Under pressure from local community organizers and labor groups, the San Antonio City Council passed an ordinance to require all non-profit and for-profit businesses to provide paid sick leave for their employees by an overwhelming majority of 9-2.

The Earned Paid Sick Time initiative was submitted to the City Clerk earlier this year and, after signatures were verified, quickly scheduled for a public hearing and subsequent vote. Had the vote been rejected by the council, the ordinance would have appeared on the ballot in November, leaving it up to the citizens to choose.

Under the ordinance, which is scheduled to take effect this coming January, businesses with more than five employees have until August of 2019 to comply. Any business with less than five employees will be given two more years to fully comply.

Surprisingly, the ordinance excludes government entities.

So, what does the city ordinance mean besides mandating paid sick leave be provided by San Antonio employers? For starters, the ordinance follows an “earned” system, where employees will receive one hour sick leave for every 30 hours worked, available for use as soon as it is accrued. There is a yearly cap that depends on the number of employees a business has on payroll.

Businesses with less than 15 employees are capped at 48 hours per employee while businesses with more than 15 employees are capped at 64 hours per employee. This clause could be problematic at the expense of possible San Antonio employees. The 16-hour difference could be the deciding factor for a business with less than 15 employees to expand.

While employees serve to benefit from working at a business with more than 15 employees, some employers may want to stay under the cap, thus avoiding expansion and hindering the San Antonio community in the long run. The drastic cap difference will make a small business owner think twice before hiring.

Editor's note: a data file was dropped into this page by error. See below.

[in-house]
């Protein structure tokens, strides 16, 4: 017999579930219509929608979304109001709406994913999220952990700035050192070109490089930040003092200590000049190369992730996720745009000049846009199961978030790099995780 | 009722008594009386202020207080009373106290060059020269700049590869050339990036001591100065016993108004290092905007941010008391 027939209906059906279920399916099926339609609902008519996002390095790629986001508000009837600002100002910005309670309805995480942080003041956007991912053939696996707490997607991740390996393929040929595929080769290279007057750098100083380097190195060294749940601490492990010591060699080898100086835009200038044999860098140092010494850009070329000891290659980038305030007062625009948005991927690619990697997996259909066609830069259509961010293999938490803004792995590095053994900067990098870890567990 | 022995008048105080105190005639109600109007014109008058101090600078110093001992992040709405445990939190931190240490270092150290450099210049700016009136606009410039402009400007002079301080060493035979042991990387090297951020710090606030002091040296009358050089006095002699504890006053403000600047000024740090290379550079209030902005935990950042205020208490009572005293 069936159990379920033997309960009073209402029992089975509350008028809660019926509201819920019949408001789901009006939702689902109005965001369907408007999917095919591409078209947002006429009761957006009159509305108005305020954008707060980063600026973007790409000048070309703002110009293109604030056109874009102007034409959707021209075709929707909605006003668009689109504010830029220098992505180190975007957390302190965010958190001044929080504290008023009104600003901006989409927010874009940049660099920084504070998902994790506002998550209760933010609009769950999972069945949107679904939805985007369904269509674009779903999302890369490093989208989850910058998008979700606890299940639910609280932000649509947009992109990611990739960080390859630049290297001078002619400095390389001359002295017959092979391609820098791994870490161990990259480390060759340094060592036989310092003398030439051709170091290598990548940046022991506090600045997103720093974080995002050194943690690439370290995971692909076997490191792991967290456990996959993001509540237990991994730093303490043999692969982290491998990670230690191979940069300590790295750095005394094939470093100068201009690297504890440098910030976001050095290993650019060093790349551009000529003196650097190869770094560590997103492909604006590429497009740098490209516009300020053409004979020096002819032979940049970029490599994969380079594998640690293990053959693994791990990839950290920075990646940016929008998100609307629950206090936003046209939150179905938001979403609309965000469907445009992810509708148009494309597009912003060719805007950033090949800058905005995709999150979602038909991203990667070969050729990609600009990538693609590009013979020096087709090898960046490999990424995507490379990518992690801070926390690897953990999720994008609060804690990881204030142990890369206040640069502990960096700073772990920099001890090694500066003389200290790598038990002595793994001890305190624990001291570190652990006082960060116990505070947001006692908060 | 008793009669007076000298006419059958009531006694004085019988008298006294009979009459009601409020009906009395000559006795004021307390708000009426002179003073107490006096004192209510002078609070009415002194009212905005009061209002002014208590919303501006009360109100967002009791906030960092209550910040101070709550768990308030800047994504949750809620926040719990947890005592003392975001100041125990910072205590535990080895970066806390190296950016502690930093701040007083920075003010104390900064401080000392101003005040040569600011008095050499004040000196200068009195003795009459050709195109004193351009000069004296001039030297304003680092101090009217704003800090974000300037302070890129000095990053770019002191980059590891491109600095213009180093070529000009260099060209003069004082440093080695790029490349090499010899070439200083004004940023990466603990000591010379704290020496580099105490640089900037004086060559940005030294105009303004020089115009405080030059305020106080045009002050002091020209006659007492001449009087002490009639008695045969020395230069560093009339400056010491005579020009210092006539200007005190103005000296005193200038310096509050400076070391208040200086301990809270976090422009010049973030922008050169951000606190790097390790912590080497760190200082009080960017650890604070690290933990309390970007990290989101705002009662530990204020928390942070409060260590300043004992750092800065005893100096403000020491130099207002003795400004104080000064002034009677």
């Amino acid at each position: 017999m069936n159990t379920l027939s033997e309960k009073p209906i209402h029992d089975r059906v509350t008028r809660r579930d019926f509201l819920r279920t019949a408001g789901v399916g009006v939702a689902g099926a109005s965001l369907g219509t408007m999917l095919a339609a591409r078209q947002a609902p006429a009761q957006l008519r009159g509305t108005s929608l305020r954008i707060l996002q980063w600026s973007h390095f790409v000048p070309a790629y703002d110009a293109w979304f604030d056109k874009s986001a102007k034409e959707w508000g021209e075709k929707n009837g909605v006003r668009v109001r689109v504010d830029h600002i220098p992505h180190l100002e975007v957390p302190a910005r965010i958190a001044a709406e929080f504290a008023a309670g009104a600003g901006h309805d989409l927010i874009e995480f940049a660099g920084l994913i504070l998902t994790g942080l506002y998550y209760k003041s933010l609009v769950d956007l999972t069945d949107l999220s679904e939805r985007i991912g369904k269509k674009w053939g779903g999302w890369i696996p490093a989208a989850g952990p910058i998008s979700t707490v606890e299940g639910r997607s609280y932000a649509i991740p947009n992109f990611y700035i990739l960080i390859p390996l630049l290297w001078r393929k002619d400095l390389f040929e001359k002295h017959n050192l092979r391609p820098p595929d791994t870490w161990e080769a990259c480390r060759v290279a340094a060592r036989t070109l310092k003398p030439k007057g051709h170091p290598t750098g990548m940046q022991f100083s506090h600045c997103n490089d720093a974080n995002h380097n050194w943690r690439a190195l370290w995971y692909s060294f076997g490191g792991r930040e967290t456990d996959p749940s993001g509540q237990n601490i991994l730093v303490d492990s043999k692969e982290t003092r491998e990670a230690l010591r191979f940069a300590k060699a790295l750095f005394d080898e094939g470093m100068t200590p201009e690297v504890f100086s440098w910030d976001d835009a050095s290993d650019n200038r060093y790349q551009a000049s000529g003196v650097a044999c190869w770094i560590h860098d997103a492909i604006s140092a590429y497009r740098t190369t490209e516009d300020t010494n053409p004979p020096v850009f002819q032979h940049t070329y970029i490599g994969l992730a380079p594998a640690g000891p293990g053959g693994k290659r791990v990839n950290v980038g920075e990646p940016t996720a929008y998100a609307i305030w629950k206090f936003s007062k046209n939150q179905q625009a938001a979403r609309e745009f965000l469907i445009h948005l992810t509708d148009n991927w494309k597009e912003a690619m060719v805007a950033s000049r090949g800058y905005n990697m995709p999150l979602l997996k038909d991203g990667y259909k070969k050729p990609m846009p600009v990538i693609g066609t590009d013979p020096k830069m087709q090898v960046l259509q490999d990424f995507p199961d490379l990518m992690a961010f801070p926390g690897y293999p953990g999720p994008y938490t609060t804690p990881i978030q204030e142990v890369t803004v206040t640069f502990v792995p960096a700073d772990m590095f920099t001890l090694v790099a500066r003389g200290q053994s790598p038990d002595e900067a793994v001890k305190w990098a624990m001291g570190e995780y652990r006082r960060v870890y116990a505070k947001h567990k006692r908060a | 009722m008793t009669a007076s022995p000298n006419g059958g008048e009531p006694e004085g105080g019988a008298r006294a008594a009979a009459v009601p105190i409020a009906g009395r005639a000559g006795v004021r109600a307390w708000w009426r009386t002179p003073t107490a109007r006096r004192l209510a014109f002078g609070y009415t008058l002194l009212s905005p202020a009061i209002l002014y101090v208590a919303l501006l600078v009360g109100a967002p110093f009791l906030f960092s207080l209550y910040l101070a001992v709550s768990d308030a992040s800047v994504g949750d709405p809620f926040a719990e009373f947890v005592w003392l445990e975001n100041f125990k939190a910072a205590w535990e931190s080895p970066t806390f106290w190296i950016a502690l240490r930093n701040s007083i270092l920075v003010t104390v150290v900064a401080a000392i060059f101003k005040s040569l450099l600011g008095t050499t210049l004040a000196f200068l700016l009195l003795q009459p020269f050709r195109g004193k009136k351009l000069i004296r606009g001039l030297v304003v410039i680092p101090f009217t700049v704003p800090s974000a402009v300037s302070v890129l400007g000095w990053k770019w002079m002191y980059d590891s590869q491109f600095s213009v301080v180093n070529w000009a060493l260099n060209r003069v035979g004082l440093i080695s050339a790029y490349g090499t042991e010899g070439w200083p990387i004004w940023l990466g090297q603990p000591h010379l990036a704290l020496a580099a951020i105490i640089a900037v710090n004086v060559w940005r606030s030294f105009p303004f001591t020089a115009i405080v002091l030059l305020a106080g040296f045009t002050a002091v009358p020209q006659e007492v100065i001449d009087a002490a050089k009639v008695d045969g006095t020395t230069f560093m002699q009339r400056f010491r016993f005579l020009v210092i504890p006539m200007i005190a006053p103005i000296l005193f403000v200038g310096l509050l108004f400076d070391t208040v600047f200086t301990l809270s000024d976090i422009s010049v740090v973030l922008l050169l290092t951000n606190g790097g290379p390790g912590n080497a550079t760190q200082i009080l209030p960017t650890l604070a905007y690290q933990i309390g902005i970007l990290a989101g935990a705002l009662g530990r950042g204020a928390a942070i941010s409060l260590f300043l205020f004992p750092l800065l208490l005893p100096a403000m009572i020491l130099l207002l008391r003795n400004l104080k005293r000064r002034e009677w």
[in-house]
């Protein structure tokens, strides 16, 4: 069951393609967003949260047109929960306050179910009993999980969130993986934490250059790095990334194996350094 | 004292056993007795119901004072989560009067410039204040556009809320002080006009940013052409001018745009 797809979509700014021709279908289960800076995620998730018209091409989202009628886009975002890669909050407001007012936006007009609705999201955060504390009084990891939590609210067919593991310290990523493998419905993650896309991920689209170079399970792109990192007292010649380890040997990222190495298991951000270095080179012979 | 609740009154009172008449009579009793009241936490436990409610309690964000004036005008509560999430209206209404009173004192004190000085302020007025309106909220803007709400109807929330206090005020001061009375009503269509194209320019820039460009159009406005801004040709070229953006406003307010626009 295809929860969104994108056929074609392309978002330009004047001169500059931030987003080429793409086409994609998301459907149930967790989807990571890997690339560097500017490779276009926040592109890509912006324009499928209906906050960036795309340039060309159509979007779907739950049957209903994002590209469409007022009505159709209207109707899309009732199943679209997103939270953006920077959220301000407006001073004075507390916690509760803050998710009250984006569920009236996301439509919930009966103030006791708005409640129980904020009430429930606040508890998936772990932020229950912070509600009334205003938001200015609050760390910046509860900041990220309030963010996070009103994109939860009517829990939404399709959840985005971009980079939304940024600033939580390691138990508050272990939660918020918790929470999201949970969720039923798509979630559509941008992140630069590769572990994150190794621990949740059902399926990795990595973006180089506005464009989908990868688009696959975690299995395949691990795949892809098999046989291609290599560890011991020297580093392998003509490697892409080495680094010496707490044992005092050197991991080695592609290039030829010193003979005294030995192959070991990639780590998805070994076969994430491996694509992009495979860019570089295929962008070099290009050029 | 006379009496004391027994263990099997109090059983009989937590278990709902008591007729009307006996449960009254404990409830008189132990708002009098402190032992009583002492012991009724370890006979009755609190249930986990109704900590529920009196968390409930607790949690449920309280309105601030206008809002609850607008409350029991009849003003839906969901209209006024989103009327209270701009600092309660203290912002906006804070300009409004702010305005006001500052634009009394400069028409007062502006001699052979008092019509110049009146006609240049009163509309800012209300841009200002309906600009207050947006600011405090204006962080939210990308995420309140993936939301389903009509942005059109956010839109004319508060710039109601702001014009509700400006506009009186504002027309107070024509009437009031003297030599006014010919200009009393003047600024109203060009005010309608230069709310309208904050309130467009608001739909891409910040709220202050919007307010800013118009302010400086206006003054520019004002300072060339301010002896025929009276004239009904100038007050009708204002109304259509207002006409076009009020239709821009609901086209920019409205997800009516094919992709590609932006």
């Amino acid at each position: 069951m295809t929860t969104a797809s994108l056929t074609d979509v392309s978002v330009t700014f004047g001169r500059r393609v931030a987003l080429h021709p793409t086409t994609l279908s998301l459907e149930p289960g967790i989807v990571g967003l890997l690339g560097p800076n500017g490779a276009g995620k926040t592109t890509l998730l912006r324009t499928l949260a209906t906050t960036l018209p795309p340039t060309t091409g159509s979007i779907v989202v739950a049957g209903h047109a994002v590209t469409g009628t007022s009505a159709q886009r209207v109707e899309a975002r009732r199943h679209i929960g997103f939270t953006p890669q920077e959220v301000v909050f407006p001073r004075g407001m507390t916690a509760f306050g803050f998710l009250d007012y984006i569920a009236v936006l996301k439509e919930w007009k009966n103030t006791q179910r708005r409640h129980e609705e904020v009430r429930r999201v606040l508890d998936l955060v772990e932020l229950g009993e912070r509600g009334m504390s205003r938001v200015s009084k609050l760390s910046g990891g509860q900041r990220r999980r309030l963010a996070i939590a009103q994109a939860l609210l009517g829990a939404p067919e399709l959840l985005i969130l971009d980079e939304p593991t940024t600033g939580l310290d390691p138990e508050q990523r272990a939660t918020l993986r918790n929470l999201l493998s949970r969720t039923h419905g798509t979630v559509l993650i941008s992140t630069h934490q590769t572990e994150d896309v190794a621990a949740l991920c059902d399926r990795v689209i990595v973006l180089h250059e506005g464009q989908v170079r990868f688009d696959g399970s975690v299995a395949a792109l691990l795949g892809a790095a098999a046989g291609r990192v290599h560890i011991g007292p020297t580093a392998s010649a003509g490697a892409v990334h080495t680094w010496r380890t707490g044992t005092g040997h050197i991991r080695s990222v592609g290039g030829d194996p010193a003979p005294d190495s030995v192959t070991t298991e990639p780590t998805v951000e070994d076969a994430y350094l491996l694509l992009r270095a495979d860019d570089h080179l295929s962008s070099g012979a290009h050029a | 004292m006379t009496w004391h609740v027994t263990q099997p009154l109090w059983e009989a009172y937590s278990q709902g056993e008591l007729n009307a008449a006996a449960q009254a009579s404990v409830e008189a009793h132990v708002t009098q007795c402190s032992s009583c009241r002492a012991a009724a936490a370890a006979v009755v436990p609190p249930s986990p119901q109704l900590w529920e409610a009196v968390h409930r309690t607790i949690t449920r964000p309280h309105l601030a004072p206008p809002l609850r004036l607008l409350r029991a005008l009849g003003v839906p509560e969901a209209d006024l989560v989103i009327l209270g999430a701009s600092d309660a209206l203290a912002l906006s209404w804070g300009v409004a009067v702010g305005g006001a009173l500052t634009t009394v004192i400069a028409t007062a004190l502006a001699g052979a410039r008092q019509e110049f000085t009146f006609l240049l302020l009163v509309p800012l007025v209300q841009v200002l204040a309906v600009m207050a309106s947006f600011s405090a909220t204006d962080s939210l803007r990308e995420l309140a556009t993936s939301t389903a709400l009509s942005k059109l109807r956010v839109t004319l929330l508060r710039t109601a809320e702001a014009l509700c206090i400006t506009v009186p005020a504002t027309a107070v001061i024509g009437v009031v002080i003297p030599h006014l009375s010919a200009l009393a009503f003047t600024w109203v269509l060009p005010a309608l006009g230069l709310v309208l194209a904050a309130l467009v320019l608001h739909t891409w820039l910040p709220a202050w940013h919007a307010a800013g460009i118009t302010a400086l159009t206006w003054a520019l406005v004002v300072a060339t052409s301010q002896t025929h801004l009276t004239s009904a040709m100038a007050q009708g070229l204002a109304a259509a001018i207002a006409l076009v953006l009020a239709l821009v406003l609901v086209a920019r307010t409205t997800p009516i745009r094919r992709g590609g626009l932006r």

Instances in which the paid sick leave hours can be used are rather broad, listed as “Medical/mental healthcare for employee or family member. Care or services related to victimization from domestic abuse, sexual assault, or stalking involving employee or family member”.

This ordinance term loses clarity when the phrase “family member” is loosely defined as “Employee’s spouse, child, parent or any other individual related by blood or whose close association with the employee is the equivalent of a family relationship”. The option for non-employee/family use could lead to abuse on the employees’ part—all at the expense of the business and thus the employee.

While perhaps a well-intended move to help the less fortunate workers of San Antonio, the policy will do more harm than good and cost businesses, employees, and even the City of San Antonio.

Coming on the heels of other anti-business measures taken by the San Antonio City Council administration, such as the new age restrictions on tobacco purchases, the decision to mandate sick leave is astounding.

What council members fail to realize is that the Alamo City is not an island. Indeed, the city is surrounded by independent municipalities that now carry an incentive to offer prospective developers and entrepreneurs. The incentive is to expand in municipalities like Helotes and Shavano Park, where one still has the access to the large population and market, while avoiding San Antonio’s red tape. That move would lead to San Antonio losing tax revenue and forcing other taxpayers to make up the difference.

Texas lawmakers have already expressed their objections to such measures and some have even ventured to call these moves by the cities “dead on arrival.” While that may very well be the case, the decision will still cause headaches for everyone involved and should serve as a reminder that come November, it’s up to voters to make sure those who believe in the ingenuity of entrepreneurs rather than “one size fits all” government planning are elected.

Daniel Sauceda

Daniel Sauceda is Junior at The University of Texas at San Antonio, where he studies Public Administration. On campus, he serves as President for the Young Americans for Liberty (YAL) Chapter. Daniel is also the State Chair for YAL in Texas.